First edition of Rousseau’s Discours.
A precious copy printed on Dutch paper,
preserved in its contemporary binding.
From the Fürstenberg library.
Rousseau, Jean-Jacques. Discours sur l’origine et les fondements de l’inégalité parmi les hommes. Par J.J. Rousseau citoyen de Genève.
Amsterdam, Marc Michel Rey, 1755.
8vo [195 x 122 mm] of (1) l., LXX, (1) l., 262 pp., (1) l.
Full mottled calf, ribbed spine decorated with fleurons in gilt, lettering pieces in red morocco, sprinkled edges. Contemporary binding.
First edition of Rousseau’s essential Discours which “marks a capital moment in the history of political doctrines”.
In keeping on all points with Dufour’s description, it is decorated with a “fleuron-vignette by Fokke on the title representing Liberty sitting down, a beautiful frontispiece drawn by Eisen and engraved by Sornique and a fleuron on top of the dedication with the arms of the Republic of Geneva signed by Fokke.” (Cohen)
Dufour, 55 ; Tchemerzine, V, 532 ; Rahir, Bibliothèque de l’amateur, 622 ; Cohen, 519.
In his Confessions, Jean-Jacques Rousseau narrates his 7 or 8-day trip to Saint-Germain to ponder on the great subject that the Académie de Dijon had dared to propose for its exam in 1754: What is the origin of the inequality among mankind? ; “As it had had such courage, I could have the one of trying to answer and undertook such a task.”
In this now famous essay on which a part of modern political literature stands, Rousseau exposes the foundations of his doctrine by declaring that all the evils, miseries, aberrations, causes of inequality among men are all consequences of the social state.
“Rousseau’s contemporaries saw in this pamphlet a harsh indictment against the social and political institutions of their time and praised the author, this bold practitioner who had dared to bury the lancet deep inside the wound. His Discours marks a capital moment in the history of political doctrines; it contains elements of the thesis Rousseau will defend in the Contrat Social, a work of reason and law destined to found the reign of justice and collective happiness.” (Dictionnaire des Œuvres)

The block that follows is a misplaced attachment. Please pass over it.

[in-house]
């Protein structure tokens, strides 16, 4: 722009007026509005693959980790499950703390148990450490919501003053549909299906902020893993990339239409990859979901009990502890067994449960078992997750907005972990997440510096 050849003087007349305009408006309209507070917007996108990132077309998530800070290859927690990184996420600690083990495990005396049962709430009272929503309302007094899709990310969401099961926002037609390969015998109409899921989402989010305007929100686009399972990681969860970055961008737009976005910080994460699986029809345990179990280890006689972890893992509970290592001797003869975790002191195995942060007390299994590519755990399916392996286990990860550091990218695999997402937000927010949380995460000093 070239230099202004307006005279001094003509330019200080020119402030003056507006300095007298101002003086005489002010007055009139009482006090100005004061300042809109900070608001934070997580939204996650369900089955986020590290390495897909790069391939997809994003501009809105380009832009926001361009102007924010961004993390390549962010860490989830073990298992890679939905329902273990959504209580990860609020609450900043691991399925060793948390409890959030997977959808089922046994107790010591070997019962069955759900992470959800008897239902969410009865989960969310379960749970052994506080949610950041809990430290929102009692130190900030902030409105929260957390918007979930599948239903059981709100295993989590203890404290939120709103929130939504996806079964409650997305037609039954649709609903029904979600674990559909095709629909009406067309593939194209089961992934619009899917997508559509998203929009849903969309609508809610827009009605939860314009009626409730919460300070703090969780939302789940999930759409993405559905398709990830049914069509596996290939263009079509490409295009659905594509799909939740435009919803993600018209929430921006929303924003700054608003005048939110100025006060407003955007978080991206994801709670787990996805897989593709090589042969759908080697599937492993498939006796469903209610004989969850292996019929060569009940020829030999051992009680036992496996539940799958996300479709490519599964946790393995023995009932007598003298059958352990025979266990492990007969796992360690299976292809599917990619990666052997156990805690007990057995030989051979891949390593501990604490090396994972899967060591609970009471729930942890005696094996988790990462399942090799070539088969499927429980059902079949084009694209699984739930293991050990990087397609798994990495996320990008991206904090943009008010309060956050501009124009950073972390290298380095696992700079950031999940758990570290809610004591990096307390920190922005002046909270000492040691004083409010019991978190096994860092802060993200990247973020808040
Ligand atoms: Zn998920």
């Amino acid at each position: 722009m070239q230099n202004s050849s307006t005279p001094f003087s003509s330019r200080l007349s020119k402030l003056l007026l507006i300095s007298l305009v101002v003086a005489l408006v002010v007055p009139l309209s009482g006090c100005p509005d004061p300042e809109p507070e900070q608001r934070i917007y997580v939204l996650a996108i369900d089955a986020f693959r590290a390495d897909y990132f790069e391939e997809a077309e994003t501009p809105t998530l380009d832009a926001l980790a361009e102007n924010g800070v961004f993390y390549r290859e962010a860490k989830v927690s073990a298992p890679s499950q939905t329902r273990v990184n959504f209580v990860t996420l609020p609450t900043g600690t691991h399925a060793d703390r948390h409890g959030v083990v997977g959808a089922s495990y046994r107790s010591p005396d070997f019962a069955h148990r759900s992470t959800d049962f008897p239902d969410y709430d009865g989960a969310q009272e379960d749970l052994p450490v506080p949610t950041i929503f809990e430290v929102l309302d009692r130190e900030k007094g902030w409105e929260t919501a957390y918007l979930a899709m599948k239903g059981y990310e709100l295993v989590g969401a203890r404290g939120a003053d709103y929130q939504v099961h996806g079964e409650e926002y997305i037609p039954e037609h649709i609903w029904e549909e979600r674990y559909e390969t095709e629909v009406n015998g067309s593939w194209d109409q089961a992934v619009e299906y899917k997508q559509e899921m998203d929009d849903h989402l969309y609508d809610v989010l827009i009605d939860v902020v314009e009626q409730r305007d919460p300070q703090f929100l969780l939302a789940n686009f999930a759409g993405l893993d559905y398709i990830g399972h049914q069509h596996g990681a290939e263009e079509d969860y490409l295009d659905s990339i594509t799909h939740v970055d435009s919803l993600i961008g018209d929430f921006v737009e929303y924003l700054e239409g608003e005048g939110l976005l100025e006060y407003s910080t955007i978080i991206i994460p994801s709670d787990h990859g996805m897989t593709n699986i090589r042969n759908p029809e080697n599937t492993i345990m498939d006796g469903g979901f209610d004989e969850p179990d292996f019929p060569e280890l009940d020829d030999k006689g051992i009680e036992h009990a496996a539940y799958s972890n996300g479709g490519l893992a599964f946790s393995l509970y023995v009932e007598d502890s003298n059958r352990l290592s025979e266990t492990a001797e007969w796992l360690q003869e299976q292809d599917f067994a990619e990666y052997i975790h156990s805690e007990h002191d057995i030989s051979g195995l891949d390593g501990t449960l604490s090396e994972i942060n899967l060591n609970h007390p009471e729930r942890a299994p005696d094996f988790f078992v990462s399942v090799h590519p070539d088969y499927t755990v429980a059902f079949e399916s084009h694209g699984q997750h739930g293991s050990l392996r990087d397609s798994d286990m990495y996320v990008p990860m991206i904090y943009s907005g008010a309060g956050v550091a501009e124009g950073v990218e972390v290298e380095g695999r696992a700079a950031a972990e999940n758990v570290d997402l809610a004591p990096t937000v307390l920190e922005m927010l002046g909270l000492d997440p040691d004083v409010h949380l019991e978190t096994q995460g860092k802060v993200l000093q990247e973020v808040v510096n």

“There exist some copies on thick paper.” (Tchemerzine)
“On page 11, on the copies of the first issue, the word “conformé” was amended by hand by the bookseller Rey, who added an accent on the last letter.” (Dufour)
A beautiful copy, pure, wide-margined, printed on Dutch paper, with the 3 boards on pages XVII, 111-112, 139-140, and with, on page 11, the word “conformé” corrected by hand by the editor, M. Rey, who added an accent on the last letter.
Provenance : The Fürstenberg library with the stamp of the Hofbibliothek of Donaueschingen on the verso of the title-leaf. Dr. Franz Becker 1821, with handwritten ex-libris on the endpaper and David Lellong with handwritten ex-libris on the title-page.
The Fürstenberg library was one of the most important private collections of rare and precious books. Hans Fürstenberg, who came from a family of Berliner bankers, was mostly renowned for being a great bibliophile.